As Naval Ravikant has noted, there’s an inherent tension between success and happiness. If you want to be successful, you should surround yourself with people more successful than you. But if you want to be happy, you should surround yourself with people less successful.

Similarly, if your focus is on societal well-being, satisficing may not be a good strategy. For example, the core of the Effective Altruism movement is finding the very best things to do, noting that some interventions can be hundreds of times more effective than others. So even if making a more considered, analytical donation makes you slightly less happy, it may lead to greater happiness overall. And even outside the domain of altruism, your actions will sometimes impact others.

Though a maximising approach may be worse for the individual making the decisions, objectively better decisions may lead to better outcomes for broader society. (Of course, that’s assuming individuals take into account their impact on others while making decisions — if they don’t, then maximising and satisficing shouldn’t make a difference.)

Happiness over time vs At a point in time

Even if subjective happiness is your goal, it’s possible that maximising leads to greater happiness over time. This part is very speculative, and I’m not 100% convinced of it myself. But I do think it’s worth raising anyway.

Schwartz’s studies only looked at measures of subjective well-being in the short term. However, it’s possible that maximising leads to unhappiness in the short term, yet increase happiness in the longer term.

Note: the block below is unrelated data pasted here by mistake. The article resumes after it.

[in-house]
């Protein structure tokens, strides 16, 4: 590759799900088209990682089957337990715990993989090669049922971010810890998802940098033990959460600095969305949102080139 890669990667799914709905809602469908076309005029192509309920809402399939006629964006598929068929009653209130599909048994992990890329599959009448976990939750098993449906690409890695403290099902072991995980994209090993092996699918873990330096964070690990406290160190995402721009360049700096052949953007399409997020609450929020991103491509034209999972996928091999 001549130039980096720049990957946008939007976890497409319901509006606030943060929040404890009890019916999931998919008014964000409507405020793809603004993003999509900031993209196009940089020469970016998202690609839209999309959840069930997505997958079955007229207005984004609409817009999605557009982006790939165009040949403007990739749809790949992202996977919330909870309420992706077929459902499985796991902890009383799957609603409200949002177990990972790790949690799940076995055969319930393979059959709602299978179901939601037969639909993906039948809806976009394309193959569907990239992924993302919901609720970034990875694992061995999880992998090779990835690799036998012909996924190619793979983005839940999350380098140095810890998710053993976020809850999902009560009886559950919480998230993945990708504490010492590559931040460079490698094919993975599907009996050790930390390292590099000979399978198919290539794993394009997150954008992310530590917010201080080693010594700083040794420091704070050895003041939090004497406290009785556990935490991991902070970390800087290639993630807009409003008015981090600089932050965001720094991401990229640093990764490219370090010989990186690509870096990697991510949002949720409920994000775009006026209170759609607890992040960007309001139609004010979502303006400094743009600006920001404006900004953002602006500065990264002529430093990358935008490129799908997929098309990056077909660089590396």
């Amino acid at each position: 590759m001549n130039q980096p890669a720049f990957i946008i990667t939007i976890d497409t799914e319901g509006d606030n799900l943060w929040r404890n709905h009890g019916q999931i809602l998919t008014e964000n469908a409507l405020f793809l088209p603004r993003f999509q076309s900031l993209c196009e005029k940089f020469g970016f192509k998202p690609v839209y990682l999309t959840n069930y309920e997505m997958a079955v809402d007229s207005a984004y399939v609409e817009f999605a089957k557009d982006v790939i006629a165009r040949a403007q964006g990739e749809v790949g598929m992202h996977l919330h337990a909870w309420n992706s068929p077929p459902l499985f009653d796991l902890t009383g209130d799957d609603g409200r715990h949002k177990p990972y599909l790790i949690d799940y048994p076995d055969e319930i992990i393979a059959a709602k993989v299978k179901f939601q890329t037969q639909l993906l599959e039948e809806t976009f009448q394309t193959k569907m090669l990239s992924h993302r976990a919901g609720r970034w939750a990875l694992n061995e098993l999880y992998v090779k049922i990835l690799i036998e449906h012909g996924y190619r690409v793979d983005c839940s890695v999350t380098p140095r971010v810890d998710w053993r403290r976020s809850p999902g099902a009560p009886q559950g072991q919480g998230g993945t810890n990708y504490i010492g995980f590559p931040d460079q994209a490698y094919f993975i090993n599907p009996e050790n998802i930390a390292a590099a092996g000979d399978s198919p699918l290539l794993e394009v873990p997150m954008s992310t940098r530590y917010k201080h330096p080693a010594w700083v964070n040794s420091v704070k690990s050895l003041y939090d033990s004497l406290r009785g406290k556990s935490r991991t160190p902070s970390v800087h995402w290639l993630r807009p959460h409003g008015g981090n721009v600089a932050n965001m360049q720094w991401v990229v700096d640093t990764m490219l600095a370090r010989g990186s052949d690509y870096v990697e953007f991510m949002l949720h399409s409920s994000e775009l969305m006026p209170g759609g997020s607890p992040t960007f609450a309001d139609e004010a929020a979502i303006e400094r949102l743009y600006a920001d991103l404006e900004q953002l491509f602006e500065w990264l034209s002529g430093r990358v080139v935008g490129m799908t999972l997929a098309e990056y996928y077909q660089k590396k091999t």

Think of it like saving money. When you decide not to take that overseas trip so that you can pay off your mortgage faster, you know you’re foregoing happiness now. If you measure their happiness now, it won’t be surprising to find the saver is less happy than the vacation-goer. But at some later point —say, when the saver has fully paid off their mortgage— the results may reverse. Maximising is similar to saving because the time you spend analysing options can save you money and give you knowledge that can help in future decisions.

The flaw in this argument is that better objective results don’t necessarily lead to increased happiness. This is a complex area which I won’t get into here. The idea that it can be hard to move away from the maximising/saving mindset and continue to overthink decisions even when it doesn’t make sense to certainly rings true for me. People have written books about how we have to live more in the present, and I don’t doubt that the problem exists.

My point is simply that Schwartz’s assumption that satisficing is always the better strategy may be too simplistic. Maximising and satisficing may be appropriate at different points of our lives. If you start out maximising and shift to satisficing later, you might get the best of both worlds — better objective outcomes and higher subjective well-being overall.

Though I am aware my speculation could just be the motivated reasoning of a dyed-in-the-wool maximiser. After all, I’m trying to optimise the extent to which we should maximise.

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Do you want to be a satisficer? Share your thoughts in the comments below!